History of the BAMONA Website

The Butterflies and Moths of North America (BAMONA) project is an ambitious effort to collect and provide access to quality-controlled data about butterflies and moths for the continent of North America from Panama to Canada.  The project is hosted by the Butterfly and Moth information Network and is directed by Kelly Lotts and Thomas Naberhaus. As the website states, “Our goal is to fill the needs of scientists and nature observers by bringing verified occurrence and life history data into one accessible location”.  By all measures I feel the website accomplishes this mission. 

When researching a project to work on this summer I felt the immediate feedback provided by BAMONA was a key feature in attracting me to the project.  Information and sightings have been pouring in since the mid-June which is a great motivator to add to the collection.  Also, the ease in which I am able to contribute also makes it enjoyable to be part of the project.  “Citizen scientists of all ages and experience levels participate by taking photographs of butterflies and moths and then submitting their observations”. The fact that many of us have phones with cameras makes this a very easy project to get started with including a no stress hike through a meadow or grassy area with blooming foliage. 

Additional information available on the website describes the need for this project. 

While museum collections, personal collections, published literature and paper field guides contain valuable data, these sources:

  • Are scattered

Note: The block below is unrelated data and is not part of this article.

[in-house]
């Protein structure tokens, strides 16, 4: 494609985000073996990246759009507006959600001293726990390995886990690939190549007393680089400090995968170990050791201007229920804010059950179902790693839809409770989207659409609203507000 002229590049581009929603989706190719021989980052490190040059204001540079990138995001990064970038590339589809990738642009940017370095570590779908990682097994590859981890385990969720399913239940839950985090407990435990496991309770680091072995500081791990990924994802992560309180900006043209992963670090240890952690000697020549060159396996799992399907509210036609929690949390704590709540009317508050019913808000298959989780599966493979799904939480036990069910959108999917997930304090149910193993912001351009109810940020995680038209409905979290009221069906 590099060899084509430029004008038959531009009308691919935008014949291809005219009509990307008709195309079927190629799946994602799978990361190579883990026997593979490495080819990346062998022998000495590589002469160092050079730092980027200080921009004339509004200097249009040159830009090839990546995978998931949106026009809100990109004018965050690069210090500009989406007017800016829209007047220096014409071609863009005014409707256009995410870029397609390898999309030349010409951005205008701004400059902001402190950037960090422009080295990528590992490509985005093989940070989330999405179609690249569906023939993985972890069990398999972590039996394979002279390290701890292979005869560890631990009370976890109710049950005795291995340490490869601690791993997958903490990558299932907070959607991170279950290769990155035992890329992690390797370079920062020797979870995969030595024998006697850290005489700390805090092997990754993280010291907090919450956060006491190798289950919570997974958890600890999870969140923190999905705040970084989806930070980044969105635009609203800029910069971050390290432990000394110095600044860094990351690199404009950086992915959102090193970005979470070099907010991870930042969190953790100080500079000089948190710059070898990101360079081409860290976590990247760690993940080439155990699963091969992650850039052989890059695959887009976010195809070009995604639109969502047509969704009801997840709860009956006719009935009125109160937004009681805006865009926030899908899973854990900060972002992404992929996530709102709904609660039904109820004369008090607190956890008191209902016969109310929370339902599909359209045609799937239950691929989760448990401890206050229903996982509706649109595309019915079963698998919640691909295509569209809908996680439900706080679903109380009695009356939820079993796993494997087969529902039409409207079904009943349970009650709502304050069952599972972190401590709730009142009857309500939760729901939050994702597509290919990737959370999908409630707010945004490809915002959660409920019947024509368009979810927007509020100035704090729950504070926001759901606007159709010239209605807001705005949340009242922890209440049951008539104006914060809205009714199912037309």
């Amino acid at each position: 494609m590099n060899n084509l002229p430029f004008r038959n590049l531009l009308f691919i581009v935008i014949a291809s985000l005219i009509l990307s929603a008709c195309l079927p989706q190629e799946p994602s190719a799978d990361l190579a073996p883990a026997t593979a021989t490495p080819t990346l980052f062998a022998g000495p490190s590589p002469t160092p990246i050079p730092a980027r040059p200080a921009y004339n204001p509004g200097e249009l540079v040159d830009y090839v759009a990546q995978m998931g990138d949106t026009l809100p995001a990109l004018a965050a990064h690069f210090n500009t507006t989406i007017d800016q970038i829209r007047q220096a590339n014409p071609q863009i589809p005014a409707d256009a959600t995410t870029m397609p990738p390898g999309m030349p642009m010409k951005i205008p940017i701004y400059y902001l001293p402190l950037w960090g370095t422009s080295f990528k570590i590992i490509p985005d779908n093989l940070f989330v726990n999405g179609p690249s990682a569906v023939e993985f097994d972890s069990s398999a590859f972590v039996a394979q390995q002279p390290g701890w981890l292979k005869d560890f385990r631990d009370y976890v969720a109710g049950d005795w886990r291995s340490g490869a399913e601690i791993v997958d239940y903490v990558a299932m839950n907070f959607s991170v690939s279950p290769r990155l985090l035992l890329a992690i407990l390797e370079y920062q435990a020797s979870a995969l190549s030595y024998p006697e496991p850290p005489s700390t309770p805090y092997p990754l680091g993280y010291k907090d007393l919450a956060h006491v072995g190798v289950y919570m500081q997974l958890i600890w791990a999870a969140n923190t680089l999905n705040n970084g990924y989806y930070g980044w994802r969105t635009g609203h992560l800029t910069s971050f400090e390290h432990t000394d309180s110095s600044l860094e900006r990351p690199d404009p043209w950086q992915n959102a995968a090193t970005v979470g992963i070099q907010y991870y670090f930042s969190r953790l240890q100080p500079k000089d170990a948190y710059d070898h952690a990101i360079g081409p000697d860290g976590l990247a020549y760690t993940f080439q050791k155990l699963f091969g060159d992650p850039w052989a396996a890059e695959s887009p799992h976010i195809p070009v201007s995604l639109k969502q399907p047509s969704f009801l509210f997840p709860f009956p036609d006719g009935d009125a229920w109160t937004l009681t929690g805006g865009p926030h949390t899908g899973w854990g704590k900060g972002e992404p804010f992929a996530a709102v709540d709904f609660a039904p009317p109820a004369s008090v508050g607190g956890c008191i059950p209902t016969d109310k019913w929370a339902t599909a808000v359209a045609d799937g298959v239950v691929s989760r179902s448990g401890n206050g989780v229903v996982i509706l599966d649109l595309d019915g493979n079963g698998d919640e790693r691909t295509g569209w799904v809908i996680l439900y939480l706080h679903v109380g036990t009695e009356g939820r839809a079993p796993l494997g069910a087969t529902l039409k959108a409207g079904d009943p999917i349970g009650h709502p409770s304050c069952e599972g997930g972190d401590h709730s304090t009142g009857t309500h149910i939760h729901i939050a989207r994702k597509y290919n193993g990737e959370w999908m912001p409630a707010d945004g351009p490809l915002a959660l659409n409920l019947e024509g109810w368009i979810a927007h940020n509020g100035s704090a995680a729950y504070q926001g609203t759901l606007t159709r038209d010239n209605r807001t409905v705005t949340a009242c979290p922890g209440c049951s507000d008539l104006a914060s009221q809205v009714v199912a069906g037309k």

• Can be out-of-date
  • Contain varying levels of detail
  • Can require considerable effort to access
  • Are often only known to a limited circle of lepidopterists

Footnote:  The BAMONA project is based upon work previously supported by the U.S. Geological Survey (USGS) Northern Prairie Wildlife Research Center (1995-2003) and The USGS National Biological Information Infrastructure (NBII) Program (2004-2011).

More information about why collecting this data is so important will be available in future blogs.

Observational note from last night:

I saw a small butterfly this evening in a small field on my way home from work last night the specimen was perhaps 3cm long with a wingspan of about 5cm.  The field was low brush and clover mixed with wild grasses.  There are many such small patches of this type adjacent to the park where I live.  This butterfly species flies close to the ground, with a very erratic flight, appearing to collect and transfer pollen from the clover flowers. I will attempt to capture a photo of this specimen this weekend.

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